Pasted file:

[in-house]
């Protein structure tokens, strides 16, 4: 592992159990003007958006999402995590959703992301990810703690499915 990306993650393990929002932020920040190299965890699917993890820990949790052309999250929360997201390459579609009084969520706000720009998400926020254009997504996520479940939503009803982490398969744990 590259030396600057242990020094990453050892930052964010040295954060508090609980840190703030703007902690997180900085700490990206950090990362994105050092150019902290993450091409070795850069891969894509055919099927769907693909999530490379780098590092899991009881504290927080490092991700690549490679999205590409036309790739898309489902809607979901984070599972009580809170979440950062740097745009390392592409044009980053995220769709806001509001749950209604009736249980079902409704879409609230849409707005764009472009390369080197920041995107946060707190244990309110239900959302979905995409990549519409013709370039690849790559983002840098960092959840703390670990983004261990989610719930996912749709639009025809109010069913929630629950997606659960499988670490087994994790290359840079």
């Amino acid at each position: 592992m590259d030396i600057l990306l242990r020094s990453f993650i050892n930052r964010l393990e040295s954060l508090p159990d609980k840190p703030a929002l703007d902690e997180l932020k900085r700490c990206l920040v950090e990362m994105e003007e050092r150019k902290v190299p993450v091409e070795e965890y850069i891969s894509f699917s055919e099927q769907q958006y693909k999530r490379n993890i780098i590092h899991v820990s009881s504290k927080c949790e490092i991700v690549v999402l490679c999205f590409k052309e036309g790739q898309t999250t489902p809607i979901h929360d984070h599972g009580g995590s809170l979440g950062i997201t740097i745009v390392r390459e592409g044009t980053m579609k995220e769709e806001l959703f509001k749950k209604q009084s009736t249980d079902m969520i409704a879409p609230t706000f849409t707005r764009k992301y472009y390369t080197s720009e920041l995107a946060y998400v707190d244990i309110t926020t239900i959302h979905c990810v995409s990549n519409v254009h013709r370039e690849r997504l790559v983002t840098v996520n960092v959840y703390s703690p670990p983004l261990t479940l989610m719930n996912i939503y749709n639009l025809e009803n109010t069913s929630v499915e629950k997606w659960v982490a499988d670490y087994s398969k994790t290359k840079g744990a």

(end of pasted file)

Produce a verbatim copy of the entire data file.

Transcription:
[in-house]
């Protein structure tokens, strides 16, 4: 592992159990003007958006999402995590959703992301990810703690499915 990306993650393990929002932020920040190299965890699917993890820990949790052309999250929360997201390459579609009084969520706000720009998400926020254009997504996520479940939503009803982490398969744990 590259030396600057242990020094990453050892930052964010040295954060508090609980840190703030703007902690997180900085700490990206950090990362994105050092150019902290993450091409070795850069891969894509055919099927769907693909999530490379780098590092899991009881504290927080490092991700690549490679999205590409036309790739898309489902809607979901984070599972009580809170979440950062740097745009390392592409044009980053995220769709806001509001749950209604009736249980079902409704879409609230849409707005764009472009390369080197920041995107946060707190244990309110239900959302979905995409990549519409013709370039690849790559983002840098960092959840703390670990983004261990989610719930996912749709639009025809109010069913929630629950997606659960499988670490087994994790290359840079």
């Amino acid at each position: 592992m590259d030396i600057l990306l242990r020094s990453f993650i050892n930052r964010l393990e040295s954060l508090p159990d609980k840190p703030a929002l703007d902690e997180l932020k900085r700490c990206l920040v950090e990362m994105e003007e050092r150019k902290v190299p993450v091409e070795e965890y850069i891969s894509f699917s055919e099927q769907q958006y693909k999530r490379n993890i780098i590092h899991v820990s009881s504290k927080c949790e490092i991700v690549v999402l490679c999205f590409k052309e036309g790739q898309t999250t489902p809607i979901h929360d984070h599972g009580g995590s809170l979440g950062i997201t740097i745009v390392r390459e592409g044009t980053m579609k995220e769709e806001l959703f509001k749950k209604q009084s009736t249980d079902m969520i409704a879409p609230t706000f849409t707005r764009k992301y472009y390369t080197s720009e920041l995107a946060y998400v707190d244990i309110t926020t239900i959302h979905c990810v995409s990549n519409v254009h013709r370039e690849r997504l790559v983002t840098v996520n960092v959840y703390s703690p670990p983004l261990t479940l989610m719930n996912i939503y749709n639009l025809e009803n109010t069913s929630v499915e629950k997606w659960v982490a499988d670490y087994s398969k994790t290359k840079g744990a």